Exploring the Deep in the Heart of Texas
Hidden beneath the picturesque rolling landscape of the Texas Hill Country are thousands of caves and caverns. Every year, intrepid cave lovers make the pilgrimage here to walk, crawl, and swing through the state’s “show caves,” so called because they’ve been equipped with walkways and dramatic lighting to help show off their most breathtaking features.
Driving through bucolic towns set amid the rolling green landscape of the Texas Hill Country, it’s difficult to imagine that just a hundred or so feet beneath your car tires are thousands of caves, some with vast chambers, waterfalls, and fossils of ancient animals.
There are seven show caves in Texas, most of which are along the Balcones Fault Line between Austin and San Antonio. So when my boyfriend and I visited friends in Austin—and the guys decided to watch a golf tournament all day Saturday—we gals took the two kids and went cave crawling.
Austin and San Marcos
Both Longhorn Cavern and Inner Space Cavern are an easy drive from Austin. I’d been to Longhorn Cavern a few years back, and I remembered it as being extraordinary. There was Crystal City, where hundreds of calcite crystals sparkled from every wall, and the Indian Council Room, where Comanche Indians communed hundreds of years ago.
Since Inner Space Cavern would be a new adventure for all of us, we headed north toward Georgetown and followed the signs. In deciding which tour to take, the kids pushed for the mysterious-sounding Hidden Passages Tour, and we caved in to the pressure.
We’d be heading into the deeper recesses of the caverns, so the tour guides gave everyone a flashlight. Good thing, because there was not an inch we would’ve wanted to miss. There were columns fringed with zigzag formations, flowstone, undulating waves of transparent calcite (called “drapery”), and what seemed like millions of “soda straws,” thin hollow tubes of slowly dripping calcite.
After leaving Inner Space, we knew the golf game wouldn’t be over for a while, so we took the half-hour drive south to the “Outlet Mall Mecca” of Texas. That’s right, ladies. San Marcos is home to both a Premium Outlets and a Tanger Outlets, totaling 145 outlet stores. As far as my friend and I were concerned, that golf game could last forever.
My spelunking spirit rekindled, I traveled with my boyfriend to San Antonio a few weeks later to visit the largest commercial cave in the state, Natural Bridge Caverns.
While the Castle of the White Giants has the largest formations in the caverns, it was the Hall of the Mountain King that left us truly dumbfounded. It was 100 feet high, higher than a football field is long, with spectacular formations covering the ceiling, walls, and floor. After letting us gawk at that for a bit, the guide took us deeper into the cave and—all the lights went out! Just before I went into full panic attack, I realized this was part of the tour—a chance to experience total darkness. I wiggled my fingers in front of my eyes and —nothing. Spooky, but cool.
Halfway through the two-hour drive to the next cave, we stopped for lunch at Richter’s Antler Cafe. A deer hunter’s dream, the café is named for the hundreds of racks of antlers hanging from the ceiling inside. After a great meal and a good chat with the friendly locals, we were on our way to the Cave Without a Name.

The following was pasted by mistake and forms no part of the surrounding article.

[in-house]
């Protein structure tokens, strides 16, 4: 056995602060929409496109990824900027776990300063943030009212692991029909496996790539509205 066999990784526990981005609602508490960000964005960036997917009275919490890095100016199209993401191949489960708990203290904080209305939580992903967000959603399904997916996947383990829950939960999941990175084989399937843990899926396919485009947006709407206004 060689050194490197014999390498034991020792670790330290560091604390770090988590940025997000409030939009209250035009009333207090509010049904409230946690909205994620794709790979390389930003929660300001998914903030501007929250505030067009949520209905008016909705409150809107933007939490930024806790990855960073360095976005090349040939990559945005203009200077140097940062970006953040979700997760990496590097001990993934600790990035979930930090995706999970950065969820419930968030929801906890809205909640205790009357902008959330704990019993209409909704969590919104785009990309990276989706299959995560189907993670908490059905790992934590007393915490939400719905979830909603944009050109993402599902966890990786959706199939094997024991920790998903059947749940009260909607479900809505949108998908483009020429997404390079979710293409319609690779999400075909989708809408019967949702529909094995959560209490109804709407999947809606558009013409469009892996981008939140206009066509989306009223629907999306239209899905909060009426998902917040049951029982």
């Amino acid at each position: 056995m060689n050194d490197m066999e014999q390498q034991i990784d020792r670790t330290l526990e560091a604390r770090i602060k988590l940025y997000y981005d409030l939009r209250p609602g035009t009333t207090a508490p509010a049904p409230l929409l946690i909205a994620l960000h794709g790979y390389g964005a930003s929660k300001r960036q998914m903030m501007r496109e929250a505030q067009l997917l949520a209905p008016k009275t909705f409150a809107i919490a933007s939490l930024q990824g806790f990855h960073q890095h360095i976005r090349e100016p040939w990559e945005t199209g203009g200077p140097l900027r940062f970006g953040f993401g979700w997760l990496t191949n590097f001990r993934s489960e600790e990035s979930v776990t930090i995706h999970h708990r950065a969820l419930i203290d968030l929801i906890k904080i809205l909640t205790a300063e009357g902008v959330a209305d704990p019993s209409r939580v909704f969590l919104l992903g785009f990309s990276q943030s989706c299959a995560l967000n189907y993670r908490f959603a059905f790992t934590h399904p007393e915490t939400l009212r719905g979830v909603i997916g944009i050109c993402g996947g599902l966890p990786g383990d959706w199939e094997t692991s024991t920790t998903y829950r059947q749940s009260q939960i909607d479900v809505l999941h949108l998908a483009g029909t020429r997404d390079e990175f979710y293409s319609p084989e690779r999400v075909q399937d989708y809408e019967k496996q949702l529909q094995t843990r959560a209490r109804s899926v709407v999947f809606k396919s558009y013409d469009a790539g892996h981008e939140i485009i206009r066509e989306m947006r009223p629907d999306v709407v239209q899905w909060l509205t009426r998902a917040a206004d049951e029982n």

When we arrived, we found out that the cave got its “no name” in 1939 from a local student who won the town’s naming contest. The student explained, “The cave is too pretty to have a name.” After seeing the cave, I can say it certainly lived up to its “pretty” billing.
A National Natural Landmark, the cave has six rooms of extraordinary formations, including something called the Grapes. Calcite formations that do indeed look like a bunch of grapes, these inedible delights have been observed only in the Cave Without a Name.
The thought of grapes made me hungry, so we grabbed some fruit from a roadside stand (it was springtime and produce stands were everywhere) and headed west.
A kind of oasis along Interstate 10 on the way to West Texas, the town of Sonora is best known for its beautiful caverns. In fact, Bill Stephenson, founder of the National Speleological Society, said, “The beauty of the Caverns of Sonora cannot be exaggerated, not even by a Texan.” We were happy to discover that he was right.
Once we were underground, the guide’s voice faded as I peered in every direction, trying to take it all in. One formation looked like a crystal butterfly, and we saw a five-foot-long soda straw. Other people were commenting on the helictites, cave bacon, and fishtail formations. When the tour ended, we went to the gift shop, and I was going to buy trinkets, but then I saw the homemade fudge. I’m only human.
Driving home, we knew we’d go back to Caverns of Sonora for the four-hour Discovery Challenge, during which we would get to rappel into something called the Devil’s Pit. After that, I’m pretty sure we’ll need more fudge.
Longhorn Cavern, just west of Austin, has a colorful history. Legend has it that in the 1800s, the outlaw Sam Bass used the cave for his hideout, and during the Civil War, the Confederate Army made and stored its gunpowder there. In the early 1900s, it was used as a dance hall and place of worship by a local church.